After all the dumplings had been filled, Charlie placed the sheet pan in the summer porch. Which is our walk-in freezer in the winter. This gets the dumplings crisp and set, and ready to be cooked or even frozen.
Whilst the dumplings were cooling on the tray in the porch, we enjoyed (Sally, Charlie and I) two big Margherita Pizzas made at home. These were enough food for us and so the dumplings got frozen for brunch this morning. This is how they look in a freezer proof ziploc bag. What a great snack to have for those moments when one is hungry and lazy or guests come unannounced, something that happens often in our home, and we are grateful for it.
Here you see the dumplings in a very hot pan with some peanut oil to cover the base of the pan. We love our dumplings nice and crispy on the bottom. That is why they are called pot stickers! And so you must ensure that the pan and oil are nice and hot. Sally likes to use some vegetable or meat stock for the steaming liquid, I am happy with just water. We used water this morning.
Ten minutes later, the dumplings were ready to be savored. They would have been better if Sally and I had cooked them a little longer before adding the water, but our greed for the dumplings we had been craving all day yesterday and last night, got the best of us. Usually, the dumplings are perfect in texture and shape. Forgive us please!
Sally was very kind to allow me to make the dipping sauce the first time she made dumplings for us. I made the dipping sauce using Ed Schoenfeld, Chai Siriyarn and the restaurant Sweet and Tart that used to be on Mott Street as my inspiration. Sally and all that tasted the sauce that night, fell in love with it instantly. So now, no matter where the dumplings are made, or by whom, the sauce is made using that same recipe. It has a mix of the usual suspects that you think of when thinking dipping sauce for gyozas, and a couple of not so usual ingredients as well. We each ate 9 dumplings this morning. And felt deeply satisfied. Each bite was gorgeous and a blessing. And each bite a reminder of how friends and family can make eating and living so special, if given a chance. Sally has blessed us with great friendship, food, love and care. And that is a blessing we had not expected as a given when we moved here.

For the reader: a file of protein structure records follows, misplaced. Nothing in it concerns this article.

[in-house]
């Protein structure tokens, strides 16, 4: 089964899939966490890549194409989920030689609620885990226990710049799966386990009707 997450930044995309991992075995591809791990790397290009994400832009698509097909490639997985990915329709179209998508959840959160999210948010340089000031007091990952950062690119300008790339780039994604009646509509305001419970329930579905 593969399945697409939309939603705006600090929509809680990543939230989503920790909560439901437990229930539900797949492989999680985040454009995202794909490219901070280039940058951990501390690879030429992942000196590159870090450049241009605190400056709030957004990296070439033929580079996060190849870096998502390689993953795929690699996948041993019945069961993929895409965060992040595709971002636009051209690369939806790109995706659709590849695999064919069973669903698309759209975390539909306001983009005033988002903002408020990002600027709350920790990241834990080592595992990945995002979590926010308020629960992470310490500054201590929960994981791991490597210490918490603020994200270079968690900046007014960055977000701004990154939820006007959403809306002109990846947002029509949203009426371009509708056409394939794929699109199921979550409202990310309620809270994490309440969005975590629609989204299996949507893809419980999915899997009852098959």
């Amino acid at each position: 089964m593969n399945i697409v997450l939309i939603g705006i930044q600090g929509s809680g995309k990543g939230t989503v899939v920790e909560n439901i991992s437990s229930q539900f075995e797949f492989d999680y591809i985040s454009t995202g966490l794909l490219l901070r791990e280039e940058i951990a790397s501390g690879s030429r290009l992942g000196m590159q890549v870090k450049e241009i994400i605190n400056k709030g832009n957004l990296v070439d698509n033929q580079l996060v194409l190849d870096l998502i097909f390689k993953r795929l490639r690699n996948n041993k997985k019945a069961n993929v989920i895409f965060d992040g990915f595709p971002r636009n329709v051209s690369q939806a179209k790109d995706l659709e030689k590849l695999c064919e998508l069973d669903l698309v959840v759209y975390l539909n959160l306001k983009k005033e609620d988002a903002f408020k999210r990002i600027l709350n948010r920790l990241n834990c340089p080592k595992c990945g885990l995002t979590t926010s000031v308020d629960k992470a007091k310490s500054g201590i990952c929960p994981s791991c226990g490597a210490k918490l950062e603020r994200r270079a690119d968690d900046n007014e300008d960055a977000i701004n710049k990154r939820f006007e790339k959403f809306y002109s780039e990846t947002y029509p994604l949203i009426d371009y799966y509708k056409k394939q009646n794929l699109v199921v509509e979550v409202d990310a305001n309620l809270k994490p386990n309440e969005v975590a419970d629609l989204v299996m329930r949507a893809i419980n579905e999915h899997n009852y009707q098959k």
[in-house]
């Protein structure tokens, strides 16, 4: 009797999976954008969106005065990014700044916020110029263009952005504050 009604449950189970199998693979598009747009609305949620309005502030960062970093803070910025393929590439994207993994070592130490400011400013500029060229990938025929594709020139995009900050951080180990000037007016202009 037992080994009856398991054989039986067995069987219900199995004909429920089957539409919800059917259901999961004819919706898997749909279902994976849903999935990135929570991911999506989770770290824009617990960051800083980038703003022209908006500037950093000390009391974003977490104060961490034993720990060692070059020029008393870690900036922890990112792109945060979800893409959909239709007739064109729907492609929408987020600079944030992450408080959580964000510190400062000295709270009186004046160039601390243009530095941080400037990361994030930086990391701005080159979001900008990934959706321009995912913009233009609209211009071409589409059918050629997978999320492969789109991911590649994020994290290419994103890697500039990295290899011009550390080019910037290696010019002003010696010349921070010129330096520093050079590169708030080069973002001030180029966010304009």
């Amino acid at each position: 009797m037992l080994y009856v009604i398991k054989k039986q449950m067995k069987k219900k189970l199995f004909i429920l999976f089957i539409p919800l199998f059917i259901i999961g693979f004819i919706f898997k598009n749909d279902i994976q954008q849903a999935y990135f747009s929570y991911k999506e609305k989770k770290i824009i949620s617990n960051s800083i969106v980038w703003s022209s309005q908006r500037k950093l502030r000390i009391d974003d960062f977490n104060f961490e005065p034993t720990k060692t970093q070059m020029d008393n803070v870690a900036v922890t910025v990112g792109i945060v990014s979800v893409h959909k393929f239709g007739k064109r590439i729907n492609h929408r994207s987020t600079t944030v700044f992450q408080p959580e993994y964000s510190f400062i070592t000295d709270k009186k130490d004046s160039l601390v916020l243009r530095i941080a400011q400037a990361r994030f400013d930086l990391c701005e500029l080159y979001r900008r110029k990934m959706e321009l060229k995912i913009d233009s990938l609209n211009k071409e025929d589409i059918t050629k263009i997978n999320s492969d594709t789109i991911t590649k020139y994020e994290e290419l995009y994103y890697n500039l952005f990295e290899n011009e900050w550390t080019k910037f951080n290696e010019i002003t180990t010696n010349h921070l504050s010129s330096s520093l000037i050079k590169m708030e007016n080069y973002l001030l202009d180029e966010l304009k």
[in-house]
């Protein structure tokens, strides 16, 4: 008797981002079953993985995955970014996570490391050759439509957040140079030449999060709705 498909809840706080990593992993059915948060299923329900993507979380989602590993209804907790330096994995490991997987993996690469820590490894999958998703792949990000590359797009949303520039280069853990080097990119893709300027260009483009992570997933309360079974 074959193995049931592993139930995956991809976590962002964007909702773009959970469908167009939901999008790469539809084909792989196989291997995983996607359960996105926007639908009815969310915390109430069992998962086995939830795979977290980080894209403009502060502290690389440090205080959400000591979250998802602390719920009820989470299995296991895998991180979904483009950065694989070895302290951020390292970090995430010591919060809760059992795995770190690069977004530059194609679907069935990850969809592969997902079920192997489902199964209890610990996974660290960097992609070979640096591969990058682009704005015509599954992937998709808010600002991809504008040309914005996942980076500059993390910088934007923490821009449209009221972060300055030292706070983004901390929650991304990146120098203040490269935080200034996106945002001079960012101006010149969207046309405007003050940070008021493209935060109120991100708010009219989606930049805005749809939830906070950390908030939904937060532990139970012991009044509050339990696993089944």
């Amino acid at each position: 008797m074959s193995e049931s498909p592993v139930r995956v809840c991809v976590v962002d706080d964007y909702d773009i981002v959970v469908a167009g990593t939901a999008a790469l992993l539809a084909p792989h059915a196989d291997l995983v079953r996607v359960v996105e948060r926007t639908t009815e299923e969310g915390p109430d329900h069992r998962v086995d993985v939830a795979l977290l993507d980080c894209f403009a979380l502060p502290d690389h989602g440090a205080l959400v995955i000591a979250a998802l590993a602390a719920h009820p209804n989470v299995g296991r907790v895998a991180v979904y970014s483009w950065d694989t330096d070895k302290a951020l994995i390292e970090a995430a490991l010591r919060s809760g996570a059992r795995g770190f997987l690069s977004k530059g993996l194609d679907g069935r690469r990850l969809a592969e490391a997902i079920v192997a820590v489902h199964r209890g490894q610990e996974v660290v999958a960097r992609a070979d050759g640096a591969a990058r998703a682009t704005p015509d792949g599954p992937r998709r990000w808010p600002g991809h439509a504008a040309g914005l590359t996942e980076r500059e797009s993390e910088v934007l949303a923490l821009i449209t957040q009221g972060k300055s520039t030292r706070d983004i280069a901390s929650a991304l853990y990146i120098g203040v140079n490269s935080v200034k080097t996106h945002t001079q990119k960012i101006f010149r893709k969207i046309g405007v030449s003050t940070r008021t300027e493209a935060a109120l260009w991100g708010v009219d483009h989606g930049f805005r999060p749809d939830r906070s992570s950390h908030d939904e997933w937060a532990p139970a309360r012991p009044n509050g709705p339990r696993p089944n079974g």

Sally's cookbook came out of requests for recipes from locals that have attended parties catered by her, and the hosts that use her services. This is a book that shares the secret recipes most requested. I would be dishonest in saying that I use the book. In fact I have hardly ever reached out for it. I have never felt the need. I have the walking book often at my side. I do know that the food is very basic, in fact sometimes too basic for my personal taste, but Sally has a very different audience from me. I do love the Un-Biscotti that she makes for us that is also in her book. Make it and you will make biscotti often. It is very easy. Not too brittle. And wonderfully flavored with cranberries. If you need recipes for Spiced Pecans, you can find these in the book as well.
Most of all, open your hearts to friends and family members, and allow yourself to bring in a Sally-like person into your own life. You will cherish this person every day you live. And will find yourself blessed in ways you never thought possible.